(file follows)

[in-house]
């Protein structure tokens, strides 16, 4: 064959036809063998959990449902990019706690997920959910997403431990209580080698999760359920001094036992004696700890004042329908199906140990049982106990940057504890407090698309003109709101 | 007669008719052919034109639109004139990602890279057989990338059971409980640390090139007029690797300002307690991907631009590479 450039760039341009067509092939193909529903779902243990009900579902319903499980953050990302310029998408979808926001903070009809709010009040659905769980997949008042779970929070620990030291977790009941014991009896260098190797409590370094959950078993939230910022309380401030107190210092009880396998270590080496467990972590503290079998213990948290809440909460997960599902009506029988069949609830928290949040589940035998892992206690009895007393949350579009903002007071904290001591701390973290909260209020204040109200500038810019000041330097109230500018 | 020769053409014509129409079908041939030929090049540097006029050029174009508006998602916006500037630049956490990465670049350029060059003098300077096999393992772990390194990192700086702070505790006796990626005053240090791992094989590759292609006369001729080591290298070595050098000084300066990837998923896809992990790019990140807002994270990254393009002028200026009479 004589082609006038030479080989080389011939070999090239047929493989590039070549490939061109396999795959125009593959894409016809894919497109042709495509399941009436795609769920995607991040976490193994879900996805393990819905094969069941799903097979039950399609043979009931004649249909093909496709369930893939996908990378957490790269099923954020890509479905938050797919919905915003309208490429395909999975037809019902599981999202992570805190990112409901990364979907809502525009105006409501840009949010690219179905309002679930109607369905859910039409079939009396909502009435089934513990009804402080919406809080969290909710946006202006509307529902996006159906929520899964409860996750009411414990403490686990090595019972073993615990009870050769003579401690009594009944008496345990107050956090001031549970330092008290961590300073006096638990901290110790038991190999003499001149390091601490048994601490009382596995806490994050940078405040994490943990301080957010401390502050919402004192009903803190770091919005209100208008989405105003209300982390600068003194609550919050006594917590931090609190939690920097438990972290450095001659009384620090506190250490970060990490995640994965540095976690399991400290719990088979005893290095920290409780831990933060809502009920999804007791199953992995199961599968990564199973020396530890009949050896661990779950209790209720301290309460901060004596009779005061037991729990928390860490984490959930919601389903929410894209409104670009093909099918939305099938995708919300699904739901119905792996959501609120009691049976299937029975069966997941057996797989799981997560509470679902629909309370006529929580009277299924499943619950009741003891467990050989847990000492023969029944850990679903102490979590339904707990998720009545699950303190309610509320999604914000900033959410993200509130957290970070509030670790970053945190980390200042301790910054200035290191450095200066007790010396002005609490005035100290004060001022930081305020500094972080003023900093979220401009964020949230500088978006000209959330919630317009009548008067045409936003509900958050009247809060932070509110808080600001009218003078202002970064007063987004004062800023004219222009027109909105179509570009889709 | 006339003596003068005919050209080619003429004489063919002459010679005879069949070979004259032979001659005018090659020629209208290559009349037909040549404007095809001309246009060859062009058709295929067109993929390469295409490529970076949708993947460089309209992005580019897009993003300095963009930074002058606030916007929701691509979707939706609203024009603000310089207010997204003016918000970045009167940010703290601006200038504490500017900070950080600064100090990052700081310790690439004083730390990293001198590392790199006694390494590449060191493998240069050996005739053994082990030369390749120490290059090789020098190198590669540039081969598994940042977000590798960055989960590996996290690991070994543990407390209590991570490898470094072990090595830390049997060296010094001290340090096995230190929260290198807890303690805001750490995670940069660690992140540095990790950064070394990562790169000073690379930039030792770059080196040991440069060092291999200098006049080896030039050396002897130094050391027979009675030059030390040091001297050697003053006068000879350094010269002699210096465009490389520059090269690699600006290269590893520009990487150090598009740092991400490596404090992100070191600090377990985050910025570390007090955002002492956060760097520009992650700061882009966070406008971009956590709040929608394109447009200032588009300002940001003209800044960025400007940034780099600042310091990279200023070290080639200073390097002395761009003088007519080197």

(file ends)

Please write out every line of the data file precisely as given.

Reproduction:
[in-house]
């Protein structure tokens, strides 16, 4: 064959036809063998959990449902990019706690997920959910997403431990209580080698999760359920001094036992004696700890004042329908199906140990049982106990940057504890407090698309003109709101 | 007669008719052919034109639109004139990602890279057989990338059971409980640390090139007029690797300002307690991907631009590479 450039760039341009067509092939193909529903779902243990009900579902319903499980953050990302310029998408979808926001903070009809709010009040659905769980997949008042779970929070620990030291977790009941014991009896260098190797409590370094959950078993939230910022309380401030107190210092009880396998270590080496467990972590503290079998213990948290809440909460997960599902009506029988069949609830928290949040589940035998892992206690009895007393949350579009903002007071904290001591701390973290909260209020204040109200500038810019000041330097109230500018 | 020769053409014509129409079908041939030929090049540097006029050029174009508006998602916006500037630049956490990465670049350029060059003098300077096999393992772990390194990192700086702070505790006796990626005053240090791992094989590759292609006369001729080591290298070595050098000084300066990837998923896809992990790019990140807002994270990254393009002028200026009479 004589082609006038030479080989080389011939070999090239047929493989590039070549490939061109396999795959125009593959894409016809894919497109042709495509399941009436795609769920995607991040976490193994879900996805393990819905094969069941799903097979039950399609043979009931004649249909093909496709369930893939996908990378957490790269099923954020890509479905938050797919919905915003309208490429395909999975037809019902599981999202992570805190990112409901990364979907809502525009105006409501840009949010690219179905309002679930109607369905859910039409079939009396909502009435089934513990009804402080919406809080969290909710946006202006509307529902996006159906929520899964409860996750009411414990403490686990090595019972073993615990009870050769003579401690009594009944008496345990107050956090001031549970330092008290961590300073006096638990901290110790038991190999003499001149390091601490048994601490009382596995806490994050940078405040994490943990301080957010401390502050919402004192009903803190770091919005209100208008989405105003209300982390600068003194609550919050006594917590931090609190939690920097438990972290450095001659009384620090506190250490970060990490995640994965540095976690399991400290719990088979005893290095920290409780831990933060809502009920999804007791199953992995199961599968990564199973020396530890009949050896661990779950209790209720301290309460901060004596009779005061037991729990928390860490984490959930919601389903929410894209409104670009093909099918939305099938995708919300699904739901119905792996959501609120009691049976299937029975069966997941057996797989799981997560509470679902629909309370006529929580009277299924499943619950009741003891467990050989847990000492023969029944850990679903102490979590339904707990998720009545699950303190309610509320999604914000900033959410993200509130957290970070509030670790970053945190980390200042301790910054200035290191450095200066007790010396002005609490005035100290004060001022930081305020500094972080003023900093979220401009964020949230500088978006000209959330919630317009009548008067045409936003509900958050009247809060932070509110808080600001009218003078202002970064007063987004004062800023004219222009027109909105179509570009889709 | 006339003596003068005919050209080619003429004489063919002459010679005879069949070979004259032979001659005018090659020629209208290559009349037909040549404007095809001309246009060859062009058709295929067109993929390469295409490529970076949708993947460089309209992005580019897009993003300095963009930074002058606030916007929701691509979707939706609203024009603000310089207010997204003016918000970045009167940010703290601006200038504490500017900070950080600064100090990052700081310790690439004083730390990293001198590392790199006694390494590449060191493998240069050996005739053994082990030369390749120490290059090789020098190198590669540039081969598994940042977000590798960055989960590996996290690991070994543990407390209590991570490898470094072990090595830390049997060296010094001290340090096995230190929260290198807890303690805001750490995670940069660690992140540095990790950064070394990562790169000073690379930039030792770059080196040991440069060092291999200098006049080896030039050396002897130094050391027979009675030059030390040091001297050697003053006068000879350094010269002699210096465009490389520059090269690699600006290269590893520009990487150090598009740092991400490596404090992100070191600090377990985050910025570390007090955002002492956060760097520009992650700061882009966070406008971009956590709040929608394109447009200032588009300002940001003209800044960025400007940034780099600042310091990279200023070290080639200073390097002395761009003088007519080197």